The Band



Walking Wounded are a 5 piece band from pre-hipster Hackney in East London playing cutting edge original material in a myriad of styles: from Punk to Arabic to Balkan, Celtic to Reggae, Ska to Rock (and more), featuring: Christine Taylor on accordion; Jonny Owen on harmonica and vocals; Hugh Poulton on vocals and guitar; Adrian Teasdale on bass; and Arnold Lane on percussion. Founded in 1976 by Hugh, the band went through various personnel and occasional name changes – for some time as ‘The Politburo’ and then ‘Furious Babes’- playing essentially punk rock  until the early 1990s when the present incarnation began to emerge from weekly drunken sessions at Hackney’s Chats Palace community centre. The departure of mandolins, banjo and fiddle, and the arrival of Chris on accordion finally solidified the band’s unique sound blending elements of Celtic, Arabic, Balkan, Gypsy, Rock, Reggae, Ska, Punk and even at times tinges of Country and Jazz! Their live act has been honed and perfected and despite being essentially an ‘acoustic’ band they rock with a rare energy and literally work up a sweat.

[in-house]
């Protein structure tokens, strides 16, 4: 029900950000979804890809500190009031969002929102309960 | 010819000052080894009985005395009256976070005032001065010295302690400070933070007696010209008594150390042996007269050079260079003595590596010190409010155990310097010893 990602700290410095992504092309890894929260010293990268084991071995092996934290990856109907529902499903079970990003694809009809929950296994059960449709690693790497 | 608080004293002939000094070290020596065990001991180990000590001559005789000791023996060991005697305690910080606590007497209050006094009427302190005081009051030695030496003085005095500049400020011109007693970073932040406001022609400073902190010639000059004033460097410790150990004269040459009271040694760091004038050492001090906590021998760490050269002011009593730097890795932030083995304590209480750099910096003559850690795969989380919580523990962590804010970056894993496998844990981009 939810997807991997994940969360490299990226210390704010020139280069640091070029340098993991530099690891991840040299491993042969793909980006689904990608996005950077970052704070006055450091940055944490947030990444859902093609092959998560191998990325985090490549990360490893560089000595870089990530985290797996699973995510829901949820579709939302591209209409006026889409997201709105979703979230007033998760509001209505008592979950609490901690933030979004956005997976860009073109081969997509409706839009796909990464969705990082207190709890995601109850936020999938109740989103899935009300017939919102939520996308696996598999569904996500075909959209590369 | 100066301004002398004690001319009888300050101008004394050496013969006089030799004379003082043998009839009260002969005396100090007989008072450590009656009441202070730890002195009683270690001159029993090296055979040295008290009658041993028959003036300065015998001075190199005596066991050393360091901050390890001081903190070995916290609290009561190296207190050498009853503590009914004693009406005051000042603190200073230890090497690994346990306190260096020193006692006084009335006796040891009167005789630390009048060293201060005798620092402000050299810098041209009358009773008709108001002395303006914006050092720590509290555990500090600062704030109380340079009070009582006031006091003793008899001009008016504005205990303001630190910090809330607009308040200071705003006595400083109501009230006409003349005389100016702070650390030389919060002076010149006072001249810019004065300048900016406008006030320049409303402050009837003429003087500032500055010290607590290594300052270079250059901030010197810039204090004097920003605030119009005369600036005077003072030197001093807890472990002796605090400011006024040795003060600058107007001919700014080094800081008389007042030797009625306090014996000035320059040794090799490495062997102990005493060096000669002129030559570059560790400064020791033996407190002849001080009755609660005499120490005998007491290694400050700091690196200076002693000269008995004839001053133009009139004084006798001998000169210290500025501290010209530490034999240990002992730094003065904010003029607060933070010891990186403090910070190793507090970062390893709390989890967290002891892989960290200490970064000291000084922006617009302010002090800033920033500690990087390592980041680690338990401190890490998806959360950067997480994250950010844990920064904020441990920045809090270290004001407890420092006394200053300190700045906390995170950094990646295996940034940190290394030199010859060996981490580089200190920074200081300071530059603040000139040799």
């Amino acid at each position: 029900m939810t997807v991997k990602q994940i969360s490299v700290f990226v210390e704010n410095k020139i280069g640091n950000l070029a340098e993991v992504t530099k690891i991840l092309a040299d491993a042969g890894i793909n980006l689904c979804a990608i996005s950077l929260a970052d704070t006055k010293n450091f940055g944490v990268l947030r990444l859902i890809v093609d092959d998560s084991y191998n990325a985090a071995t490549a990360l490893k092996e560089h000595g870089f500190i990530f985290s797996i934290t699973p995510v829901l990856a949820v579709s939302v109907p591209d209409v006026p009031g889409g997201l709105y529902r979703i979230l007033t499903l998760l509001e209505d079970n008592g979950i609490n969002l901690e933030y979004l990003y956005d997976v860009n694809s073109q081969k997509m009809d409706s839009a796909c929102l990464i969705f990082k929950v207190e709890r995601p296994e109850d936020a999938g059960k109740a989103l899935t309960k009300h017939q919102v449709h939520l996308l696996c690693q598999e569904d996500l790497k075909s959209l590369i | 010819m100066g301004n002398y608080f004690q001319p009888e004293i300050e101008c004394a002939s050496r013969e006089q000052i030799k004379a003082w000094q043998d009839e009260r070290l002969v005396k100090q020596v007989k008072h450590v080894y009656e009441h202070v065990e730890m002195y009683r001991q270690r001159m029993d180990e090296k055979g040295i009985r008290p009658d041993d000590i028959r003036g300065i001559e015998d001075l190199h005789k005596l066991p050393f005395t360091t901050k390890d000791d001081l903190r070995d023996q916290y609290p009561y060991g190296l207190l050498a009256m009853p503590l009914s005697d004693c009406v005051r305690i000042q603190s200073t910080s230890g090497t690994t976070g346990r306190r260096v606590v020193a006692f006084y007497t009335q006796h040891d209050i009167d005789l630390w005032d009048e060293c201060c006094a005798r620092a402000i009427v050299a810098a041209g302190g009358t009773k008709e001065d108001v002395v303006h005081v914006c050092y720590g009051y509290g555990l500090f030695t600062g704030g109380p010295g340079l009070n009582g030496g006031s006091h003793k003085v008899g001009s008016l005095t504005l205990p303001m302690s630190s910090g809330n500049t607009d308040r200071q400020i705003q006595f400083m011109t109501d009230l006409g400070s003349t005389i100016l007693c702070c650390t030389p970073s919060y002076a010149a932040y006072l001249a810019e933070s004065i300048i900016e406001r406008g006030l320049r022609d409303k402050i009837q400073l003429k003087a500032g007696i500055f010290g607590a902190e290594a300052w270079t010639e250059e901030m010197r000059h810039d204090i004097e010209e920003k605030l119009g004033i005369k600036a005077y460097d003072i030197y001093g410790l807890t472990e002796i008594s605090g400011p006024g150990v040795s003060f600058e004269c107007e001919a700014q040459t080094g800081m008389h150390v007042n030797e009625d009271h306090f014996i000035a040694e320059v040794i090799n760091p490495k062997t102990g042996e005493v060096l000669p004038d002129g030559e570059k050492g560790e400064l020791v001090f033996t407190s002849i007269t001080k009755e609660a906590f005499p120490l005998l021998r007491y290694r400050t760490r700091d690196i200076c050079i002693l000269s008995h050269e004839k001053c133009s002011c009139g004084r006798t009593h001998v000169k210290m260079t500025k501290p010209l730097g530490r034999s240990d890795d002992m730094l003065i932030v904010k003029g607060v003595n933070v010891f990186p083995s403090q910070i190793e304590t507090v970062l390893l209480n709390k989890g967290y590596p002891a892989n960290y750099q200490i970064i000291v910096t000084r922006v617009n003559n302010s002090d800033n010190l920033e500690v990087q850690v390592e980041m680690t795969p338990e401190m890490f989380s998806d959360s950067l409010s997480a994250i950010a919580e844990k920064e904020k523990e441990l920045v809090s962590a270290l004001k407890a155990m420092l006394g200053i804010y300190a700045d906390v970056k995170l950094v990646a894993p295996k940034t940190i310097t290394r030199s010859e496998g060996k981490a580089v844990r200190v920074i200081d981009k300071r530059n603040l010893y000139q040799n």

Don’t be fooled – despite their eclecticism the Wounded retain their distinctive sound that makes them instantly recognisable and the band rock with an energy that many an electric band would envy. The band were one of the winners of the 2004 Glastonbury unsigned bands competition and one of The Guardian’s ‘Best of the rest’ at Glastonbury 2004.

What the Critics Say:

Party musicians, ideal for your local rave up. This bunch are a whole world party on their own . ’ (Folk Roots)

‘ London is a hotbed of undiscovered talent judging by the Walking Wounded’s wry lyrics
(Evening Standard)

‘Walking Wounded are a band with roots, rhythm, rock and conscience… Delivered in a style similar to the Levellers, i.e. full blast, the Walking Wounded are singing honest, loud and live…
(Detour)

‘This band are fiercely proud of their eclecticism which sees them glide through acoustic punk, Jazz and pop.(Mojo)

‘Having been industriously plying their blend of gypsy celtic eastern european bluesy reggae punk for thirty years… this East End collective beat gimmicky upstarts like Gogol Bordello and every inept indie schmuck who swapped their Libertines records for Tom Waits ones but kept the titfer, hell, they even predate old Joe and his Mescaleros by a good few moments. They quite possibly have more good moments than that band too, for this is a lovely little record with a similar big hearted embrace of world music lifted directly from the cross-cultural climate of their base camp. ..Retaining a good humour and party heart, it also quite easily outsteps the cliche crusty punk you could be forgiven for thinking of. .. no right on preaching, just righteous infectious grooves and sharply sketched characterisations of the bustle of the borough called the world.’ Stu Gibson www.sleazegrinder.blogspot.com (reviewing the ‘Waiting On The Outside’ album)